Facebook CEO Mark Zuckerberg told members of Congress -- as well as a rapt TV audience -- that "hate speech" is tough to define, but within a few years, he expects artificial intelligence to assume a greater role in sifting the nuances of social media content on the company's pages and begin red-flagging and booting posts deemed hateful and hate-filled. This is hardly comforting.

In this March 20, 2018, file photo, House Speaker Paul Ryan of Wisconsin pauses as he speaks to reporters on Capitol Hill in Washington. (AP Photo/J. Scott Applewhite, File)

Will Paul Ryan challenge Trump in 2020?

- The Washington Times

Never Trump Republicans and establishments types in Washington have been pining for a White Knight to sweep in after the expected mid-term defeats this November to challenge Trump for the 2020 nomination. And Ryan appears to come right from central casting to play the part.

Special counsel Robert Mueller is mandated to submit a confidential report to the attorney general at the conclusion of his investigation, but there are major ambiguities about whether a full release of the information would be in the public interest. (Associated Press/File)

Trump almost fired Mueller over fake news report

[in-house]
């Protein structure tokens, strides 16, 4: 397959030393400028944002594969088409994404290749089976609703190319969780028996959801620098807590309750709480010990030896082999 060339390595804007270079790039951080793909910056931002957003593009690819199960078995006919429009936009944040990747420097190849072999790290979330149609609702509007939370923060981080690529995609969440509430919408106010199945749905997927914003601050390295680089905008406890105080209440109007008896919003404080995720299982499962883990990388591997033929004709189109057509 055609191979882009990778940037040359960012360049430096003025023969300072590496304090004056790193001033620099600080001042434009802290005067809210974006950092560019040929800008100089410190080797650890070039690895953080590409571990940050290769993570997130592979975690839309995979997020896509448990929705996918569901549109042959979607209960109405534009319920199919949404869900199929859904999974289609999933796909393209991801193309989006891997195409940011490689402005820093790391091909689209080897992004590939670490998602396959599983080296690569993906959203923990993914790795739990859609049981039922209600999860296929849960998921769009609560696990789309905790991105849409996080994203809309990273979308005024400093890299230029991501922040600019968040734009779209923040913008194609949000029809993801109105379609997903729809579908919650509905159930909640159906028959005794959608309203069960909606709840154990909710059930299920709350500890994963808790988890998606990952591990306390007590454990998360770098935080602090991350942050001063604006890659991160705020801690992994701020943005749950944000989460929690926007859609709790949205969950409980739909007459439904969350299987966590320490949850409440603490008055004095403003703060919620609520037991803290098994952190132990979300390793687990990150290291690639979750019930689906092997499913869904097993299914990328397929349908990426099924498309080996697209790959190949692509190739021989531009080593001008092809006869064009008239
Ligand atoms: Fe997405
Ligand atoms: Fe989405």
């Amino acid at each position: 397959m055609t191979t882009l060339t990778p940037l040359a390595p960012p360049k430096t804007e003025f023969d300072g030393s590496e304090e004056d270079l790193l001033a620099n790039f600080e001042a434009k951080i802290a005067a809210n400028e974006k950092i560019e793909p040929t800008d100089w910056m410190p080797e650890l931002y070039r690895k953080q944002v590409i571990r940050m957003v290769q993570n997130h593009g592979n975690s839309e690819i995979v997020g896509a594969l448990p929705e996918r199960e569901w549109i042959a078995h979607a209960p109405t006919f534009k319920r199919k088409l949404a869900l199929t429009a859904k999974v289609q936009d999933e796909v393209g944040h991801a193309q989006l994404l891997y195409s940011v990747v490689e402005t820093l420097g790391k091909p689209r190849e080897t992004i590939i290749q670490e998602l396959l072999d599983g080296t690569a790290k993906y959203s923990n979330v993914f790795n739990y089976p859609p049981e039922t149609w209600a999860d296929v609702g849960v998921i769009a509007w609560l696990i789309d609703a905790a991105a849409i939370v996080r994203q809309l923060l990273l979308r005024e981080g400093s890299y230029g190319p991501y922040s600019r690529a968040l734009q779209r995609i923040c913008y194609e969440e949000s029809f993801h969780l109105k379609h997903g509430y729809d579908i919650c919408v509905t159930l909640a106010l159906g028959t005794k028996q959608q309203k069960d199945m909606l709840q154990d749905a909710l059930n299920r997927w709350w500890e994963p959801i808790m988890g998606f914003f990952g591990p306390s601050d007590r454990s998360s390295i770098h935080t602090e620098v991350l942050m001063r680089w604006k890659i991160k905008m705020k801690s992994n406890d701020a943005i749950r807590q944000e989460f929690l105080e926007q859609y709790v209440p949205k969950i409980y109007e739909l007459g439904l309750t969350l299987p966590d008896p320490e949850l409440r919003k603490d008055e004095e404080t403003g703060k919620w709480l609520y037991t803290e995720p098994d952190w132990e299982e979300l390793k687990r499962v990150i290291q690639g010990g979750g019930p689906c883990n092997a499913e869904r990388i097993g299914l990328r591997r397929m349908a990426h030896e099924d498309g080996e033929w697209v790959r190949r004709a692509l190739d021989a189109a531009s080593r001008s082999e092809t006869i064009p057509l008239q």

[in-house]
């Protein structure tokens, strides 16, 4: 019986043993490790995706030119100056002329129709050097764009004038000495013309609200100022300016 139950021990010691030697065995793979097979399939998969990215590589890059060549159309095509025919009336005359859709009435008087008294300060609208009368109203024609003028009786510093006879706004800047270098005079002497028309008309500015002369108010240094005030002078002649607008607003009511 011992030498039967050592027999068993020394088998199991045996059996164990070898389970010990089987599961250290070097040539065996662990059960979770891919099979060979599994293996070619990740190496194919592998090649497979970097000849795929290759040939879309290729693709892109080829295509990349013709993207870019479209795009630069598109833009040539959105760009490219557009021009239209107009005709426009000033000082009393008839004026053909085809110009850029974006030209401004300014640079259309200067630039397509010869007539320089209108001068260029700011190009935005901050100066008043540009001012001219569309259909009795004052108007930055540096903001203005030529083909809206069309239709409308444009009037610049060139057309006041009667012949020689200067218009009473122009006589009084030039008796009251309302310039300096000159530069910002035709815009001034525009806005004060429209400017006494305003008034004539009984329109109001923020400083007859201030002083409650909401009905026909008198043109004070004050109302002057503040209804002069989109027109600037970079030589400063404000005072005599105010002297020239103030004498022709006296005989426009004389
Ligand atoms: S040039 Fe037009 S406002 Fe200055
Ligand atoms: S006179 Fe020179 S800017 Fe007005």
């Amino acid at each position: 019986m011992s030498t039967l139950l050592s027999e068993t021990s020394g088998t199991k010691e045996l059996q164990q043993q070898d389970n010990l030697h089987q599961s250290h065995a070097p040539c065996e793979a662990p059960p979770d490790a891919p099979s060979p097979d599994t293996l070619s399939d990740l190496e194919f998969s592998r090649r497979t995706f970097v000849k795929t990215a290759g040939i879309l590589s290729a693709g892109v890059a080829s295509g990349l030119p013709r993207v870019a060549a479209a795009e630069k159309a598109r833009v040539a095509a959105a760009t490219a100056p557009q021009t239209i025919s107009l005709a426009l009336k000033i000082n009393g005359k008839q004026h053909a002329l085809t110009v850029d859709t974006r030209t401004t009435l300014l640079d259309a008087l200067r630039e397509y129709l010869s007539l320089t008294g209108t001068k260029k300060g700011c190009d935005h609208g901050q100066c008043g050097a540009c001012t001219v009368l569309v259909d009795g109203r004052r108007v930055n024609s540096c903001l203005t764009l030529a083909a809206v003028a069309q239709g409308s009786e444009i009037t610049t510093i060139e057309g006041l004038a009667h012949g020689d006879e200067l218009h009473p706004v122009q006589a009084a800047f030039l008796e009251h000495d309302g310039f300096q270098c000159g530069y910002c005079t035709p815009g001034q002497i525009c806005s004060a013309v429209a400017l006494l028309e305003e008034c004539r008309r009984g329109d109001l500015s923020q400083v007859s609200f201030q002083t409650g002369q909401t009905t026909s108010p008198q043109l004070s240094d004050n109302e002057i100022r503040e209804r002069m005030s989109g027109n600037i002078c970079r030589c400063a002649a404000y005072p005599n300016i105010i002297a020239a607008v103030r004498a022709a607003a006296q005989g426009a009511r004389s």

- The Washington Times

The initial reports of the financial investigation turned out to be erroneous. They were fake. They were fake news. Bloomberg, Reuters and the Wall Street Journal all ran with the story until finally issuing a correction and update. But, as is usually the case, the damage was done as cable news stations ran with the report with non-stop breathless coverage and analysis.

U.S. Rep. Lou Correa is defending a student painting hanging in his office that depicts the Statue of Liberty wearing a hijab, despite allegations that it violates the separation of church and state. (YouTube/@We The People Rising)

DC area hate crime hoax: Teen girl claimed man ripped off head scarf

- The Washington Times

The incident is yet another hoax that gained intense media attention when first reported but then disappears into the ether when the facts finally come to light. The multiple reports of so-called hate crimes against Latinos and Muslims miraculously appeared after the 2016 presidential election and the media breathlessly reported on each instance in an effort to describe a larger trend of hate in America inspired by Donald Trump.